Wednesday, October 23, 2013

My Inability to Walk

This is the first time I have written about what happened, and what I went through, after what was to be a simple office procedure. It is a very emotional and difficult time on which to reflect. I had symptoms of Nystagmus (involuntary eye movement), my hands were involuntarily grasping/grabbing, and a neurologist had concerns about weakness on the left side of my body. In 2006, I received an MRI scan, and was given a lumbar puncture - a procedure done at an office visit to rule out MS.

I went home after the office visit, still sedated on anti-anxiety medication, and went straight to bed. When I awoke, it was to a living nightmare. I couldn't get out of bed, and was experiencing more pain than I ever had in my life.

It was at that point my life drastically changed. I had to sleep beside my mother, so I could wake her when I needed to get up. At the age of 24, I had quickly regressed to infancy, lifted from bed by a tired mother.

The pain was unbearable to the point where I couldn't walk without the assistance of crutches, often using a wheelchair when I could find one. I couldn't get up from a lying position, I even required a catheter for a period of time. Beyond my physical pain and limitations, I suffered mentally. The combination made a simple lighthearted conversion impossible. A friend I had known since kindergarten would call and say she missed me, and just wanted to talk; I remember telling her to stop calling. I could barely work, which meant my credit score went from 'amazing' to 'default' very quickly, and was brought to near financial ruin.

I forced myself to do a few four-hour shifts at work, often taking bathroom breaks to cry of pain resulting from simply the standing my job required. For the most part, I was not working because co-workers could see how dire things were, and quite honestly, I was unable to fulfill my duties.

I was enrolled in physical therapy, received injections in my groin area, wore a TENS unit, and was prescribed a cornucopia of pills, including neurological medications, muscle relaxers, pain medication, sleeping pills, as well as anxiety and depression medications. I asked the doctor how long this could last, and his answer was 5 or 15 years; he didn't know. At this point, no medication could ease my pain enough to live normally, and nothing could lift the devastation that hung over me.

Over the course of about 1.5 years, I frequented hospitals in the area when the pain was too overwhelming, or when I was unable to urinate. Adding insult to injury, I was often treated like a drug addict, receiving neither answers, nor relief.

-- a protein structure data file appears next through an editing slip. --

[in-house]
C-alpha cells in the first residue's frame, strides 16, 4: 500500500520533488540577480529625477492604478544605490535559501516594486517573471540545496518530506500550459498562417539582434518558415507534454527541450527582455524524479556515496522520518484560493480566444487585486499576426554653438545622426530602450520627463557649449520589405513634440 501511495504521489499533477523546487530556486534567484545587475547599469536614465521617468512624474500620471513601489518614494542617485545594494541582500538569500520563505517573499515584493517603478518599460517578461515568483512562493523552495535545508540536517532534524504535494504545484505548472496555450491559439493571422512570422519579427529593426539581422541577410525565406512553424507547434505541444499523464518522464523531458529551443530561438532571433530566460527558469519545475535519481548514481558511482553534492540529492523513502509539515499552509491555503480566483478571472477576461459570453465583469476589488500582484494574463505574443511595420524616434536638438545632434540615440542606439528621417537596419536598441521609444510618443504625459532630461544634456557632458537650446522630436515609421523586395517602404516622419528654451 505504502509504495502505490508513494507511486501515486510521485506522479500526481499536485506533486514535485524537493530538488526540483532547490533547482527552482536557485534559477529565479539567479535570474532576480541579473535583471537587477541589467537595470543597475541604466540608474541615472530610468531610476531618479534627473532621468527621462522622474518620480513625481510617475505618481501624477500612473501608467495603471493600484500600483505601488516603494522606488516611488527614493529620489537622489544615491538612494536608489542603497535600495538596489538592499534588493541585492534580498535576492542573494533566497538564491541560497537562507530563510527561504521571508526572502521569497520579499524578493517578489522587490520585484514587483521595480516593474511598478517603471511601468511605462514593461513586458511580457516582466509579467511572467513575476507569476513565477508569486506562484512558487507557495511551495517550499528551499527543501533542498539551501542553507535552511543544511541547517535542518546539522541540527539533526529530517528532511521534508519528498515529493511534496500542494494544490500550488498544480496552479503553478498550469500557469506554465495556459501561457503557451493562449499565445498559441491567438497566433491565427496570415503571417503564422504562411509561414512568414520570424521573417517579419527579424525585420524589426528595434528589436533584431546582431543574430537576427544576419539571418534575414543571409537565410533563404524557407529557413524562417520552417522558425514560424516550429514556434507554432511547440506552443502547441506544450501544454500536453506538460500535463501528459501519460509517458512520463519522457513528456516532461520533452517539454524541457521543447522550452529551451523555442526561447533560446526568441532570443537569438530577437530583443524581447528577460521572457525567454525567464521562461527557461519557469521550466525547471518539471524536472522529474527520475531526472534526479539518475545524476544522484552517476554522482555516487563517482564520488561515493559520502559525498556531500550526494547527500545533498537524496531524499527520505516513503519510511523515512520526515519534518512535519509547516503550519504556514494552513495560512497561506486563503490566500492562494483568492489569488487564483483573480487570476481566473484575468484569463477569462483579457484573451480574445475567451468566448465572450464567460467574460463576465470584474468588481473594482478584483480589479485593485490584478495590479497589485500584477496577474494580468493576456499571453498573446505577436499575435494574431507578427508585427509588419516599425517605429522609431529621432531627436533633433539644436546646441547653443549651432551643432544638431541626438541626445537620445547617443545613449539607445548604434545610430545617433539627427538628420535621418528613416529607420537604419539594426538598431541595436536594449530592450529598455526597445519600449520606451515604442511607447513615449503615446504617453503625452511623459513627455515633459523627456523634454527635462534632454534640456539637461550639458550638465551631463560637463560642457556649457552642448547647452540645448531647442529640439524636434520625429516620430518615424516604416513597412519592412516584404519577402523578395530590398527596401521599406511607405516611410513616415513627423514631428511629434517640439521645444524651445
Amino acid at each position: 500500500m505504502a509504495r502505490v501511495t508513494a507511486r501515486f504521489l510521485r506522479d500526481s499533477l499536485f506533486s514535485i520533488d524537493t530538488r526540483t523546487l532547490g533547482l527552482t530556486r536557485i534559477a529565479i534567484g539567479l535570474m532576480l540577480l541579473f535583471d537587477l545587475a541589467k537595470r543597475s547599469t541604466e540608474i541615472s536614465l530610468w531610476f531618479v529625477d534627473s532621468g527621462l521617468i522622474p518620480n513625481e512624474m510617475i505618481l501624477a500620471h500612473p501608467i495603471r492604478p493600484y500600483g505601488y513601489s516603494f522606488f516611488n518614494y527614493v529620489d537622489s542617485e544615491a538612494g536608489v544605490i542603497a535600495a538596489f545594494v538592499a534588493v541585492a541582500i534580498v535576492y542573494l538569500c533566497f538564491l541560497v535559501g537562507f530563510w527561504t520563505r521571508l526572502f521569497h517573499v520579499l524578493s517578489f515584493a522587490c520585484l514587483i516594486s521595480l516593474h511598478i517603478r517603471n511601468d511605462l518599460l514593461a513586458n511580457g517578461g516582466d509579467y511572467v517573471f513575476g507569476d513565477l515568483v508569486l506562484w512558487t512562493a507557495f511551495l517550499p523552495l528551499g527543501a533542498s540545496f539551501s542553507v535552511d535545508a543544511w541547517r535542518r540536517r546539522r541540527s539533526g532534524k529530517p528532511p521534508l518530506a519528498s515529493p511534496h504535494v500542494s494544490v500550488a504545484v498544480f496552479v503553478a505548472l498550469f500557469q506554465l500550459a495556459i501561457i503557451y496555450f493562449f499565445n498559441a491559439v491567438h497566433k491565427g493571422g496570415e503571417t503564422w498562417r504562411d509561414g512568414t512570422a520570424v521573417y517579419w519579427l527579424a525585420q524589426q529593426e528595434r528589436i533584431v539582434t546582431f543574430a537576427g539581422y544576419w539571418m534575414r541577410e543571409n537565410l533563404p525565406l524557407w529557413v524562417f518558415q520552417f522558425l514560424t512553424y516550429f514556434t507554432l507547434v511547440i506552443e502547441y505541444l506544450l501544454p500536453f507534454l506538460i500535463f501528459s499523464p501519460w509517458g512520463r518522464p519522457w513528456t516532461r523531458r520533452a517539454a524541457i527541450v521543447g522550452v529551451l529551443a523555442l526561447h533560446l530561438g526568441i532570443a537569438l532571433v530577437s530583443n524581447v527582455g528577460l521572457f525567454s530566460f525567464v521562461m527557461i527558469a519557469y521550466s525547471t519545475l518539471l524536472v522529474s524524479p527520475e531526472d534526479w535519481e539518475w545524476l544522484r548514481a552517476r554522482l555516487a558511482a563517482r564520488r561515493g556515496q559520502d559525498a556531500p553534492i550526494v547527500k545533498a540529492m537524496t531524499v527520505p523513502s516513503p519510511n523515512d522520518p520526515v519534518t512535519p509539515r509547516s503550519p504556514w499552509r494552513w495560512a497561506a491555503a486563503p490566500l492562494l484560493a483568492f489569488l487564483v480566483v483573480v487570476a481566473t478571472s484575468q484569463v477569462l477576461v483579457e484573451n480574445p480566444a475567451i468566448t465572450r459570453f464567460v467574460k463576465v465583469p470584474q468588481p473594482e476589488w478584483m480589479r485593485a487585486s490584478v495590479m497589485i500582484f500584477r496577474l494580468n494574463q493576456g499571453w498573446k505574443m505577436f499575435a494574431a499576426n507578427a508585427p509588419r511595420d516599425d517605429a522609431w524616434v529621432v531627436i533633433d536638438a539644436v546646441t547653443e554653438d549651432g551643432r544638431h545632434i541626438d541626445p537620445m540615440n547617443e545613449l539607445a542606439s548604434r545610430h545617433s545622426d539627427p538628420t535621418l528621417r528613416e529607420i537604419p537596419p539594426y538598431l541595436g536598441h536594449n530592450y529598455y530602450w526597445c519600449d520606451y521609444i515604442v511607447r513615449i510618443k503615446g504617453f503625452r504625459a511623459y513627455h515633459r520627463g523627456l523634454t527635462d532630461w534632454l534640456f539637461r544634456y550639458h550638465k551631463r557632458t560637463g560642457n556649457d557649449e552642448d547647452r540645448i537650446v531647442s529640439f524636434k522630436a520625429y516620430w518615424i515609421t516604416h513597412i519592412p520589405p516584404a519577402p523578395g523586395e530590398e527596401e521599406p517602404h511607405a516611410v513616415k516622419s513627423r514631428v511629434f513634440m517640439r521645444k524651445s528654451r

The doctor who performed the procedure (and many neurologists in general), will tell you that what I've written here is not the result of a lumbar puncture, that it simply wouldn't happen. Well, let me tell you: it DID happen. Not only to me, but to my little brother at the age of five, when a hospital visit was needed to rule out meningitis. He was admitted to a Children's Hospital in Detroit for months, and the doctors claimed it a was mystery, and even tested him for Adrenoleukodystrophy (ALD). It wasn't until I had mine years later, that I made the connection of the lumbar puncture with the pain and inability to walk. I speculate there may be a genetic abnormality in our spines, making such a response to having a lumbar puncture a reality. This is further evidenced by a (closed) sacral dimple on my daughter's lower back at birth. She is fine, but she will never receive a spinal puncture as long as I have a say.

There was no point of 'healing' or 'recovery' since then. It has been a slow and gradual 7 years since, and I still occasionally deal with nerve pain. There are times during the year which I spend up to a week lying on my back as much as possible, just waiting for the pain to subside.

Although it is still hard to reflect on, there is an overall picture where I find strength within the entire experience. I have come so far from where I was, and so very slowly. I see life differently. The sun shines a little brighter than before. I appreciate the little things in life. I celebrate the simple things, like walking; just living life (for the most part) not in pain. Never in my life did I imagine I would be running. But here I am, and I feel like a living miracle.

Ghost N Gobblins 5K- 2013

The busiest race I have ran so far! around 4,000 people registered for the Dayton, OH Ghost N Gobblins 5K. What an experience it was! A local group I am part of ran as a group.

Things I learned? Get to the starting point a bit early. For the first complete mile it was like trying to run though a club. We had started in the back (what can I say, I had to use the potties and the line was long!) and had a lot of walkers/slow runners to get past- in volumes.

I'm happy with how things went though. I know there will always be a bit of a crowd at a popular race, but I will applaud any race that has staggered starts ;)

I had already planned on taking it easy. Being 23.5 weeks pregnant and not used to running on cement OR in evenings- I knew I would be a little out of my realm.